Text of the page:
Today, the America’s Pledge initiative released a report at the 2019 United Nations Framework Convention on Climate Change (UN COP25) in Madrid that spells out a plan for the US to reduce carbon emissions.
America’s Pledge represents 68% of the US GDP and 65% of the US population.
Titled, “Accelerating America’s Pledge: Going All-In to Build a Prosperous, Low-Carbon Economy for the United States,” the America’s Pledge report assesses:
What would be delivered from expanded actions by states, cities, businesses, and citizens and then layers on a robust, complementary, and ambitious federal policy program after 2020 to form an “All-In” comprehensive American climate strategy.
This report illuminates a pathway to a comprehensive and ambitious American climate strategy for 2030, using expanded bottom-up leadership as the foundation of a comprehensive “All-In” climate strategy.
What’s in the report
The America’s Pledge report has two “high-ambition scenarios for 2030”:
The bottom-up scenario: This “projects how much a significant expansion of state, city, and business climate action could reduce greenhouse gas emissions, even without federal interventions.”
We find that significantly expanded bottom-up action alone could reduce U.S. emissions up to 37% below 2005 levels by 2030… This is in line with the Paris Agreement’s mid-century goals.
The All-In scenario: This “projects how much a comprehensive national climate strategy could reduce greenhouse gas emissions, when layered on top of the expanded state, city, and business actions included in the Bottom-Up scenario. New executive branch and congressional actions after 2020 complement the continuing efforts of states, cities, and businesses and fill in the gaps where federal policy is needed or more effective.”
We find that combining bottom-up efforts with aggressive federal engagement and legislation after 2020 in a comprehensive All-In strategy could reduce U.S. emissions by 49% below 2005 levels by 2030.
The report consists of three principles:
- Accelerate toward clean electricity.
- Decarbonize end-uses: buildings, transportation, and industry.
- Enhance ecoystems.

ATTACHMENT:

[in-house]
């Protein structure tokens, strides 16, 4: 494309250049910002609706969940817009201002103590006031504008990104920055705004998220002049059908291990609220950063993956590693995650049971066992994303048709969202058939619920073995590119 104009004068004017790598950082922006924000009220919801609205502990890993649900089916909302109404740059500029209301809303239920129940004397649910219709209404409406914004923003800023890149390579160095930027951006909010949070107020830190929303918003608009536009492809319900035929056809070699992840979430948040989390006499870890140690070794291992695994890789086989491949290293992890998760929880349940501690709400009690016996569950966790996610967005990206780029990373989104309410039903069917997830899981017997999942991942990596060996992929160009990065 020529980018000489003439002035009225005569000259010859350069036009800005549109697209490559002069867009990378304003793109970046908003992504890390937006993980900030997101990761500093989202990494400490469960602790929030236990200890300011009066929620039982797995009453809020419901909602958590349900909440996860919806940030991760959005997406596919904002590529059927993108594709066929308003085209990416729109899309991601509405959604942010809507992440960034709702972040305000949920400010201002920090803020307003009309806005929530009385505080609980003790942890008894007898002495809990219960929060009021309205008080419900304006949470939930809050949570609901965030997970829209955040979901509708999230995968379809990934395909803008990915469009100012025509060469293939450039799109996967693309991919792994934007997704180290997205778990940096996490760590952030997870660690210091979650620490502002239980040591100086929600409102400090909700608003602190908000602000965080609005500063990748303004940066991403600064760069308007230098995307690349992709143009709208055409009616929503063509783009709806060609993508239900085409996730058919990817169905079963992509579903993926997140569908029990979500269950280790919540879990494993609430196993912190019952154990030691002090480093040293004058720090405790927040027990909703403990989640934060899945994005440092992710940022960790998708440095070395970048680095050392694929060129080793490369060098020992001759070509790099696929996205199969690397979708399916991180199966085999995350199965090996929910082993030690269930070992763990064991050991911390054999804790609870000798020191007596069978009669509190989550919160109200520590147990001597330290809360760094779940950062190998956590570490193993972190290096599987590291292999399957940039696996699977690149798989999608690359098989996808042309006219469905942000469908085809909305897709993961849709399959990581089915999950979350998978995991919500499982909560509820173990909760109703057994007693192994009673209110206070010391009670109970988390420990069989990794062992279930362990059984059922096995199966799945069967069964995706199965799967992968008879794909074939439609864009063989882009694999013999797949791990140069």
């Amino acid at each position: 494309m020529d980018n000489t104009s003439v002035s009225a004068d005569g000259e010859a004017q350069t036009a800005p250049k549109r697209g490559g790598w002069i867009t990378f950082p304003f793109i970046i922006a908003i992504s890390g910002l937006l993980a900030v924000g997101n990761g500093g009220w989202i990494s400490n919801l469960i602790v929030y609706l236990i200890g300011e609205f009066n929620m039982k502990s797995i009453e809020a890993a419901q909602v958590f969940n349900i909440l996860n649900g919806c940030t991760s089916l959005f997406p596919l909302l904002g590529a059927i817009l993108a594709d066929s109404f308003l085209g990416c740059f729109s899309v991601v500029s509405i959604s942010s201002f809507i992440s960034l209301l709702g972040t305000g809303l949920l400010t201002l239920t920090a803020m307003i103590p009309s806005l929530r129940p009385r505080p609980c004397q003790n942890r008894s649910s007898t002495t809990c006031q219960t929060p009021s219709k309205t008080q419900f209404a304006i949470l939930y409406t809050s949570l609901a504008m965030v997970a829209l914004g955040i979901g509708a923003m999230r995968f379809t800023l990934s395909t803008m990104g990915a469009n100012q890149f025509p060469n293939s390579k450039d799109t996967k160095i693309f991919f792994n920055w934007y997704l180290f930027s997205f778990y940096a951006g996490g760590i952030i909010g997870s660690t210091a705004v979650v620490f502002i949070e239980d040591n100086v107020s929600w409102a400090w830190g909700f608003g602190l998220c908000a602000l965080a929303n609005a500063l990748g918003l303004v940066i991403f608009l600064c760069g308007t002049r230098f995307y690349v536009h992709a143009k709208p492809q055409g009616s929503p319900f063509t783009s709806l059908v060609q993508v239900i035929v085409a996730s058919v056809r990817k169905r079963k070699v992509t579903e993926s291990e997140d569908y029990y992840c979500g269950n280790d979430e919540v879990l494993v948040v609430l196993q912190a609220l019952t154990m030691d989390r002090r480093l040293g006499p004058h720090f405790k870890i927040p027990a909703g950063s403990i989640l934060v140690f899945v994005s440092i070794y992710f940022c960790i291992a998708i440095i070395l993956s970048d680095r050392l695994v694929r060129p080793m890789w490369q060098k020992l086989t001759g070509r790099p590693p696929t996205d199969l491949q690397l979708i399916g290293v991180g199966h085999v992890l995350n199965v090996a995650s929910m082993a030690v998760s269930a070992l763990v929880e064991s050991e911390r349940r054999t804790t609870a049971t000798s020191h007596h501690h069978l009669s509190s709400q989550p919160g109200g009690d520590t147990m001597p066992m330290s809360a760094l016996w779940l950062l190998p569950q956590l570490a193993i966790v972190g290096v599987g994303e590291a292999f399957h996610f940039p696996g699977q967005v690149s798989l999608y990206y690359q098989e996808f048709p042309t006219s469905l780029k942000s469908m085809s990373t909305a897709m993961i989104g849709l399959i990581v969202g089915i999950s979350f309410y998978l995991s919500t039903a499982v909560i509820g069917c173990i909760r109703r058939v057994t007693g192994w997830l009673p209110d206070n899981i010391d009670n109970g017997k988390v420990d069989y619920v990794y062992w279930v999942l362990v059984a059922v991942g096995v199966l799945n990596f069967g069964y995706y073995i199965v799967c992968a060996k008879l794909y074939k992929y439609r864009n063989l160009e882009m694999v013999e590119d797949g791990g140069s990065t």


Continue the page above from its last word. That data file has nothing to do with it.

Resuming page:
You can read the executive summary here and the full report here that details how they’d achieve these three principles.
Released today at #COP25, the new #AmericasPledge report underscores the incredible potential of bottom-up action. What’s more: if non-federal action were supported by a climate-forward federal government, we could cut emissions nearly in half by 2030. https://t.co/08plHNdfOw pic.twitter.com/szM3yPZs2T
— Bloomberg Philanthropies (@BloombergDotOrg) December 9, 2019
How did America’s Pledge start?
America’s Pledge was founded in July 2017 by presidential candidate and former UN Secretary-General’s Special Envoy for Climate Action Michael Bloomberg and former California governor Jerry Brown.
As Bloomberg and Brown explain in the report:
In the two years since President Trump announced his intention to withdraw the United States from the Paris Agreement, nearly 4,000 U.S. cities, states, businesses, and universities have reaffirmed their commitment to helping America drive down emissions and answer the call of the international community to continue leading the global fight against the climate crisis.
The America’s Pledge coalition is in support of the Paris Agreement.
They now represent 68% of US GDP, 65% of US population, and 51% of US emissions. If they were a country, these US coalitions would have the world’s second largest economy — second only to the entire United States itself.
America’s Pledge is joined by We Are Still In, Beyond Carbon, and the World Wildlife Fund at the US Climate Action Center in Madrid, which is supported by Bloomberg Philanthropies.
Meanwhile, on the opposite end of the spectrum, the new US Department of Energy secretary Dan Brouillette said last week that coal has a bright future.”
Photo: Enel Green Power
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